For the parents and immediate family trying to live through this soul-destroying sadness, their grief is their own and no one else can possibly understand the pain they are experiencing unless they have suffered the same loss themselves. If it hasn’t happened to you, you simply can’t ‘know how they feel’ – even though you may be shattered yourself (by the way, it’s ok for you cry, too).
Directly knowing someone who has been affected by such tragedy renders you feeling utterly helpless. You want to take their pain away for them, but you don’t know how. Feeling awkward and uncomfortable is natural and understandable. What are the right words to say to them? It doesn’t matter too much (I’ll get to that bit in a minute), but please do say something. It’s very important to the devastated parents that you acknowledge their loss. The silence from a friend or loved one who doesn't make contact because they don't know what to say, or are worried they'll say the wrong thing, is positively deafening. If the thought of a face-to-face meeting or a phone call in the very early days is a little daunting, drop a card in the mail or write a short email at the very least.
What NOT to say:
"Be brave, don't cry"
"It was God's will"
"It was a blessing"
"Get on with your life – this isn't the end of the world"
"God needed another flower / angel"
"At least s/he wasn't older"
"You must be strong for the other children"
"You're doing so well"
"You're young, you'll get over it"
"Time will heal"
"At least you have their other children”
"You can always have another child”
"Give it time"
"This will make you stronger"
"Everything happens for a reason"
"S/he’s in a better place"
"Now you have an angel"
While there are no ‘right words’, there is a lot you can do.
How to show your support:
- Remember to ask, “How are you really doing?” but only if you’re willing to listen
- Listen with an open heart, sincere concern, respectfully and without judging, without giving advice and don’t try to give all the answers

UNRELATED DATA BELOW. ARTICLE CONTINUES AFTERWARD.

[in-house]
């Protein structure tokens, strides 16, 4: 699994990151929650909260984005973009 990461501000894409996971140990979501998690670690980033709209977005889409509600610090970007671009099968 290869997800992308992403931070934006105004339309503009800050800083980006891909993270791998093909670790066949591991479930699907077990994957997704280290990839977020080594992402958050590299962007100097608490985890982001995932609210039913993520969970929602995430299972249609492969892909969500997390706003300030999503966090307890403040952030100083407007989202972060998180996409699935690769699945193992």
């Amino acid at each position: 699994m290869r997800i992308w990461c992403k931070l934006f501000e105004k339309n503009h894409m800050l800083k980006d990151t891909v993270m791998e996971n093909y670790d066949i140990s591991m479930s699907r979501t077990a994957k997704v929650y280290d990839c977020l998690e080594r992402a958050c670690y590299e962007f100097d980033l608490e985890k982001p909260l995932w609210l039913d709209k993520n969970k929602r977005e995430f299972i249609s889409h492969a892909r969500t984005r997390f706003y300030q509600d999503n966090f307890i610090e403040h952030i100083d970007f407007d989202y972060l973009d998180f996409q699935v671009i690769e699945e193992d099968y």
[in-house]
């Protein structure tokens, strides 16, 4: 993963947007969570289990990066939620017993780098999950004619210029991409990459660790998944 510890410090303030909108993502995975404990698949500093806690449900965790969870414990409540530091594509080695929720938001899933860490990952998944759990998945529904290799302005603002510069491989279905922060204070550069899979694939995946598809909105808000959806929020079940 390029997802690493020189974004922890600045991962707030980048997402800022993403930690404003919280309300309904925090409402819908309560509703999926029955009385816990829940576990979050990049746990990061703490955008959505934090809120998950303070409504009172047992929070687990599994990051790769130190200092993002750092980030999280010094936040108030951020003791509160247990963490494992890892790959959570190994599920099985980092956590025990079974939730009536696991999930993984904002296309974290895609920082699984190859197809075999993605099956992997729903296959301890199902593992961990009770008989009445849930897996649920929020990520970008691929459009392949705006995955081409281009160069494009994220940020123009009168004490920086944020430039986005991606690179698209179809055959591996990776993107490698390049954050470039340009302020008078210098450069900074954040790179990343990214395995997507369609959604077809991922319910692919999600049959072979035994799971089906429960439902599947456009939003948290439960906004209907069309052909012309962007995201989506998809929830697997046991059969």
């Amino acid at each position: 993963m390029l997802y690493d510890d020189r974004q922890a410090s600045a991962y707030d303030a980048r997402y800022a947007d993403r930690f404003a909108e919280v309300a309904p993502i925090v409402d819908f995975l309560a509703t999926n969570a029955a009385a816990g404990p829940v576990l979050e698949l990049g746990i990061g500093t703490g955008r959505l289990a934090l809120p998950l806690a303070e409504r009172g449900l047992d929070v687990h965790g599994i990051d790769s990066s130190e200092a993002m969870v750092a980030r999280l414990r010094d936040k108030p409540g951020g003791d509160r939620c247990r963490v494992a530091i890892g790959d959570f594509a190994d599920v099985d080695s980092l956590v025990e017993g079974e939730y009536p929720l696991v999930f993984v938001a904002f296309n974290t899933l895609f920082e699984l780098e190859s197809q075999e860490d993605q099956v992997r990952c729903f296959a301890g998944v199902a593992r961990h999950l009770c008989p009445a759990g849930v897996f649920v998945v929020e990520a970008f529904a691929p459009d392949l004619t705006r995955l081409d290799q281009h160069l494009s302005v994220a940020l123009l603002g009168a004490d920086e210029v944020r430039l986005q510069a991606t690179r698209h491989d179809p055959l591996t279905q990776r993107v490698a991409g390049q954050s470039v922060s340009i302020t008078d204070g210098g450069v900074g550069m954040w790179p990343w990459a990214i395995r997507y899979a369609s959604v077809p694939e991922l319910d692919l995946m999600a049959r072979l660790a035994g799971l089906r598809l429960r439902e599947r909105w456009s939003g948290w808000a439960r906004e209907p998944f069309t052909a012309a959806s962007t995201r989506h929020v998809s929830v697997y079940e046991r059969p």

- Be willing to listen to the same story over and overTreat the couple equally – fathers need as much support as mothers
- Be around… to listen, to run to the supermarket, to drive, help with the other kids, or whatever else seems needed at the time
- Give special attention to any brothers or sisters: at the funeral and in the following months. They hurt too, are confused and in need of attention which their Mum and Dad may not be able to give
- Write on your calendar the significant dates of the child’s birth/death and acknowledge birthdays and anniversaries (I call them “angelversaries”) in following year(s)
- Extend invitations to the bereaved but understand if they say no or change their minds at the last minute. Continue to call and visit
- Encourage them to be patient and not to expect too much of themselves
- Don’t be vague in your offers to help; a person in mourning won’t know how or when to ask. Be specific:
- I’m going to the shops - what do you need?
- Let me take the kids on Sunday afternoon.
- On Thursday I’m bringing over dinner for the family.
- I’ll come and baby-sit tomorrow evening to give you a break.
- Do you want to get out tonight to talk or walk?
- Congratulate the bereaved on good and happy news / events, while appreciating that they still carry a tremendous burden of grief
- Be sensitive that being around other babies or children a similar age to the deceased might make a bereaved parent uncomfortable
With generous thanks to M.I.S.S.(Mothers In Sympathy & Support) for some wonderful points on this list.
After we lost Jayden, I came across a great piece of writing that summed up my feelings as a bereaved parent perfectly (if anyone knows of it’s author, please contact me as I would love to give this person their due credit): The Wishes of an Angel's Mum and Dad.
As time moves on, talk with your friend or family member and look for the meaning in this loss. Together you can mull over some questions that might bring some clarity to what has happened. Through patience and gentleness, s/he will one day again have hope.